Climate change is primarily caused by the increase of greenhouse gases in the atmosphere from human activities3. To address climate change, the National Park Service is committed to reducing its carbon footprint, which is the total amount of greenhouse gases produced by an organization and all of its activities. Everglades National Park employs various methods to decrease its carbon footprint, including mitigation strategies such as using alternative forms of energy.
At the Ernest Coe Visitor Center, solar energy is stored during the day and used at night to light the parking lot. Lights powered by solar energy contribute smaller amounts of greenhouse gases than the same lights powered by fossil fuel. The park's location in the southernmost part of Florida, the "Sunshine State," facilitates the harness of sustainable solar energy.
At the Flamingo campground, the park uses solar powered water heaters to provide hot water for showers. Hot water was not available before the solar heaters were installed in 2010, so they offer an improved service for park visitors. Because of the high percentage of sunny days in Florida, the solar powered water heaters are an ideal contribution to the park's energy conservation goals.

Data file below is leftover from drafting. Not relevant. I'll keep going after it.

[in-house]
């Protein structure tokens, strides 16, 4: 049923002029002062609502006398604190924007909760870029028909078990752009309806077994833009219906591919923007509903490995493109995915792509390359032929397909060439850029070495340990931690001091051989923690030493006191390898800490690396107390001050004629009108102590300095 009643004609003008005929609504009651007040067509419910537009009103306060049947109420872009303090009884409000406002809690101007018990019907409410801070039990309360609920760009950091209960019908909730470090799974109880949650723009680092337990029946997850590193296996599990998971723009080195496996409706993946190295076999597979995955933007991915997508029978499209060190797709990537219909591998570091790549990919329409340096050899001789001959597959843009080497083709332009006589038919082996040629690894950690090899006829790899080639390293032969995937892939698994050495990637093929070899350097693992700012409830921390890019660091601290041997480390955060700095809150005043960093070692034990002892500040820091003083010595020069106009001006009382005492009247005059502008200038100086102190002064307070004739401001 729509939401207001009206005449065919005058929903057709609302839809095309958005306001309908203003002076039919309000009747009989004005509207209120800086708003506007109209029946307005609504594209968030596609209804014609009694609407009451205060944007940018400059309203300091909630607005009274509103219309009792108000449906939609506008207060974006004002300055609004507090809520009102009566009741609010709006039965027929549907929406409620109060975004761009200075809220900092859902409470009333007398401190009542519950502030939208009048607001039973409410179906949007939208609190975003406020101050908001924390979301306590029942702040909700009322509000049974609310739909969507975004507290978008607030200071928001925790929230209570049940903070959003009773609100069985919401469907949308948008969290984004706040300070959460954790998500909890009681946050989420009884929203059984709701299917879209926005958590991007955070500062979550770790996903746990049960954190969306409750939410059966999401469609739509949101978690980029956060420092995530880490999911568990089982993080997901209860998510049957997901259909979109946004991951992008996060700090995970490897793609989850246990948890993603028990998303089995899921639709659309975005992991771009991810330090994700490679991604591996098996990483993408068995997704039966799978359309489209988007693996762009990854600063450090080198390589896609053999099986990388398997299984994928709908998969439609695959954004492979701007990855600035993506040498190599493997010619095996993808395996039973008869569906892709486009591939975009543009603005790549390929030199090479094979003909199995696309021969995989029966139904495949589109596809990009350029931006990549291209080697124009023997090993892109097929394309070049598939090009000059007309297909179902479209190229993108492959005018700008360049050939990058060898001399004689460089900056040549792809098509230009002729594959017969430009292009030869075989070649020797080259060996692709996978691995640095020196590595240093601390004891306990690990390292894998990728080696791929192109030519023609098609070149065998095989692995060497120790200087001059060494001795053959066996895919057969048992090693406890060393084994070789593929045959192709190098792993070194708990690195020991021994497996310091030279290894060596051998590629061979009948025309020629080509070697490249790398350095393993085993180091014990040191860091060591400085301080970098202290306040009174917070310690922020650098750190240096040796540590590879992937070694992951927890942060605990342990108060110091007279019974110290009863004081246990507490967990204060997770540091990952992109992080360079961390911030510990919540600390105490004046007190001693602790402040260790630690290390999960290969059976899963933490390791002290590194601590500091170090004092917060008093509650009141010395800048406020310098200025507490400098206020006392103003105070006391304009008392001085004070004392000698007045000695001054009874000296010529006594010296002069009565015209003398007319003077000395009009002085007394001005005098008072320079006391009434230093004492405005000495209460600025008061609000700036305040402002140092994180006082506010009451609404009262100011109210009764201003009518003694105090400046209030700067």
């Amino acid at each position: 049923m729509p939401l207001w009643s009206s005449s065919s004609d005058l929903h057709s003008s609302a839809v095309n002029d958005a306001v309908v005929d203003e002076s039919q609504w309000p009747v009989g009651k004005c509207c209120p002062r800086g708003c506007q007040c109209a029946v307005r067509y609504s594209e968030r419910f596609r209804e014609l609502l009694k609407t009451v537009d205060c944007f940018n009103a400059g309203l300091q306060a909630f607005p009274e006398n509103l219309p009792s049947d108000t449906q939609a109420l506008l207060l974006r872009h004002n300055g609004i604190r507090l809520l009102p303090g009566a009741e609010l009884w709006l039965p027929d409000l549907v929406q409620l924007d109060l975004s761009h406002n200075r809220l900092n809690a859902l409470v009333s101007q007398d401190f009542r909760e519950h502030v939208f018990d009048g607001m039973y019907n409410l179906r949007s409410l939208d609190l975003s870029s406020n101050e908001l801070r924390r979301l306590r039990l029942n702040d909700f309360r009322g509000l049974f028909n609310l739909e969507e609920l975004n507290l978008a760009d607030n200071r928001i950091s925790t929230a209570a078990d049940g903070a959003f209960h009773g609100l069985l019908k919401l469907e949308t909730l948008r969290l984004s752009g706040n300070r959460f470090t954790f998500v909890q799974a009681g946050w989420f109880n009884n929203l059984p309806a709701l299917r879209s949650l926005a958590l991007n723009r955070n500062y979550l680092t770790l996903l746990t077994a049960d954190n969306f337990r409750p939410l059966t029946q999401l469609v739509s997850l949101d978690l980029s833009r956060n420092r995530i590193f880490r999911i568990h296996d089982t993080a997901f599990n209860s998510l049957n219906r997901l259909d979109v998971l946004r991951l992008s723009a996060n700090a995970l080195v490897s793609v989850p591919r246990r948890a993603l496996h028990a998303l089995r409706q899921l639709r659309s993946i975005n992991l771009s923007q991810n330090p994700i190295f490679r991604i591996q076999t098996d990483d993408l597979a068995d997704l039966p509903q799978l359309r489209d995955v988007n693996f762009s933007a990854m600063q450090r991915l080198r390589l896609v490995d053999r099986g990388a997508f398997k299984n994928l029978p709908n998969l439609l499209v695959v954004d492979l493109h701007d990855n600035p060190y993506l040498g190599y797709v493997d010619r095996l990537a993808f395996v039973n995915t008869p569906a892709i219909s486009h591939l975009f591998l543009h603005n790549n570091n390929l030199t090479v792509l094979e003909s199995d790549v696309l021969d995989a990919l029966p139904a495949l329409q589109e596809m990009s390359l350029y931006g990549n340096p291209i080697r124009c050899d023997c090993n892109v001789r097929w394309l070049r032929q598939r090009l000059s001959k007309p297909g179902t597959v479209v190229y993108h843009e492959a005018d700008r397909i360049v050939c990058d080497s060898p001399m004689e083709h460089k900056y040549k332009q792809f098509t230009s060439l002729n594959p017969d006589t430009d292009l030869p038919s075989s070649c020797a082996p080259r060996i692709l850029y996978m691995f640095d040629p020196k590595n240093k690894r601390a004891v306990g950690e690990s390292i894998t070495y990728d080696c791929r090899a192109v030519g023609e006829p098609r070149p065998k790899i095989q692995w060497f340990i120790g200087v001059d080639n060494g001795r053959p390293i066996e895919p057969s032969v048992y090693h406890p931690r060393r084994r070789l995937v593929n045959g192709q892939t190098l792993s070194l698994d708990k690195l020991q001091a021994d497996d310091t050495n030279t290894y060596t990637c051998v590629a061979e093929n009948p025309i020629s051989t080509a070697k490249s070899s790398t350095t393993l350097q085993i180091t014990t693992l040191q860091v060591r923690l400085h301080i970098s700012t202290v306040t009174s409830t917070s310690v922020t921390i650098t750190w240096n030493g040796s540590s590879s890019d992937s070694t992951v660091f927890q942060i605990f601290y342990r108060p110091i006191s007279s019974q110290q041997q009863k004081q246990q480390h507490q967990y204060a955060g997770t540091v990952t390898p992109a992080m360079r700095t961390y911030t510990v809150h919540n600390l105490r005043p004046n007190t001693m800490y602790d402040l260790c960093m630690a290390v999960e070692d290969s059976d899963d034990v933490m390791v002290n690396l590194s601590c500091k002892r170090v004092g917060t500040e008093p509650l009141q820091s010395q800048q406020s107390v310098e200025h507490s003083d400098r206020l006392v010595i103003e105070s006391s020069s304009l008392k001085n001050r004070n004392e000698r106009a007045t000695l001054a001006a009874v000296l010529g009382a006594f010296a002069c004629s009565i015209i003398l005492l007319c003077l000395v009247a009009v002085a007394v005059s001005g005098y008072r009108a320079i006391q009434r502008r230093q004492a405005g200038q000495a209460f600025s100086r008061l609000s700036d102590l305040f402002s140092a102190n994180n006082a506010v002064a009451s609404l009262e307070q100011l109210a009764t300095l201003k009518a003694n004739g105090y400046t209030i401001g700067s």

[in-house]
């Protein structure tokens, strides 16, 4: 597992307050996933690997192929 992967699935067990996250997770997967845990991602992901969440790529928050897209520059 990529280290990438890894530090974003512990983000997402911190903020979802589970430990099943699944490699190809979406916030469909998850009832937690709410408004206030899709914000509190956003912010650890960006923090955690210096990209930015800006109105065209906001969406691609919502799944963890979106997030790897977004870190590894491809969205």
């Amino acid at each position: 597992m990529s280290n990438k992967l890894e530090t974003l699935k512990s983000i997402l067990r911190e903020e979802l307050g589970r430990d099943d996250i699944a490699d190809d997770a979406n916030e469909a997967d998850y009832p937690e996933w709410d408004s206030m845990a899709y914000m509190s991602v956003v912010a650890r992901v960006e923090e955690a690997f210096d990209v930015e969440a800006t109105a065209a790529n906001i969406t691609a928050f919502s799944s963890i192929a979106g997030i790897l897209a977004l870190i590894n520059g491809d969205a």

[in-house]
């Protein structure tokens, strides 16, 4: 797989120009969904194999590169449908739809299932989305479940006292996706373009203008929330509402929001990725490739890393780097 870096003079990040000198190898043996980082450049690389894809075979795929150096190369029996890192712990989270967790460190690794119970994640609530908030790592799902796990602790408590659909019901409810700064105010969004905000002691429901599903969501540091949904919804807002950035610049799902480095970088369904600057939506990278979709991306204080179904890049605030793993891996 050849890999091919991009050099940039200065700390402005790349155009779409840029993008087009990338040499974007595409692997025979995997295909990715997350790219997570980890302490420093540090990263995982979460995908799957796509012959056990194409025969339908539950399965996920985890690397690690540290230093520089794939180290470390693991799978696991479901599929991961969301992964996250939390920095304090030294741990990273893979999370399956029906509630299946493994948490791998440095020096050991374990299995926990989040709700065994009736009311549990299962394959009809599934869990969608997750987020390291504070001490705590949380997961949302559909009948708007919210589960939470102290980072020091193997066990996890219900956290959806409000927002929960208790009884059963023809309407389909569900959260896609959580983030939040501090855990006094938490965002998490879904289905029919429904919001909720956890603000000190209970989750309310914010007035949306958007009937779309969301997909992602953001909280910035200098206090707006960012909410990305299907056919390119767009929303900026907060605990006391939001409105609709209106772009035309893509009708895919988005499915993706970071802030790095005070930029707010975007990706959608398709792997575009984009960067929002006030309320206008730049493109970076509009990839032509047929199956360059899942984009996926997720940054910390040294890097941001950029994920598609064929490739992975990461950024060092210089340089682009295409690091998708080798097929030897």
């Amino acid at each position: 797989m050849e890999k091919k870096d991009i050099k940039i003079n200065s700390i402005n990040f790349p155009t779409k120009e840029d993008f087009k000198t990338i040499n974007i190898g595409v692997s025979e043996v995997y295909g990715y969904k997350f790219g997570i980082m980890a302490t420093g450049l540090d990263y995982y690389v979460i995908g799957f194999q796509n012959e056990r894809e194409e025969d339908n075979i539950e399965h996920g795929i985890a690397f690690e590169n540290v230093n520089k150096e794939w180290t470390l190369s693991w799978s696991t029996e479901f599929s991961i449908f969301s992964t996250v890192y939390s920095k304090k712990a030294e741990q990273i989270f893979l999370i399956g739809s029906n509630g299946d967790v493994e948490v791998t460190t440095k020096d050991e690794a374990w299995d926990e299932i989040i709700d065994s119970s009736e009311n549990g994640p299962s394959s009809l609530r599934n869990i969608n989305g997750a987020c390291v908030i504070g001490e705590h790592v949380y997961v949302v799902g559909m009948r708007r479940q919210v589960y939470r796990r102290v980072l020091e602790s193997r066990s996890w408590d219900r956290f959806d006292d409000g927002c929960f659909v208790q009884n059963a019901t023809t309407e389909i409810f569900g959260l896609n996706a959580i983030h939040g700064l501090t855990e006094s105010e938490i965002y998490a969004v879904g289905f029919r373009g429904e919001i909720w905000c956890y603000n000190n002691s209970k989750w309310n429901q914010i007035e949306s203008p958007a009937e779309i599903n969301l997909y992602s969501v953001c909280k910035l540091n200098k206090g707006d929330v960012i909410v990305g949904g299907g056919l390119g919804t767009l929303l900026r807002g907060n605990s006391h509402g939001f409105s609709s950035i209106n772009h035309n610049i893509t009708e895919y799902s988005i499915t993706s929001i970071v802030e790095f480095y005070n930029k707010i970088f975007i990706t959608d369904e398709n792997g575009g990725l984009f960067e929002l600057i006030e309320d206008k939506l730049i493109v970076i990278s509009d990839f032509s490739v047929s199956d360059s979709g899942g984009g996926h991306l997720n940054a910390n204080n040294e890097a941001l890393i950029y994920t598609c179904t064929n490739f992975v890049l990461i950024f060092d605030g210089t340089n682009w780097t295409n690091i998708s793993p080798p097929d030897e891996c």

In 2012, Shark Valley Tram Tours replaced its fleet of petroleum diesel trams with biodiesel trams. Biodiesel fuel is made from vegetable oil, animal fats, or recycled restaurant grease and must meet certain standards in order to be used. The biodiesel trams are more fuel efficient than the diesel trams and get two to three times more miles per gallon.
The use of biodiesel fuel substantially reduces the emission of greenhouse gases and harmful pollutants, bringing the park closer to achieving its goal of sustainable operations. It was a long process to get these wonderful biodiesel trams, and the park offers a big thank you to Shark Valley Tram Tours Inc. for its efforts and persistence.
Additional mitigation strategies include:
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Last updated: August 26, 2015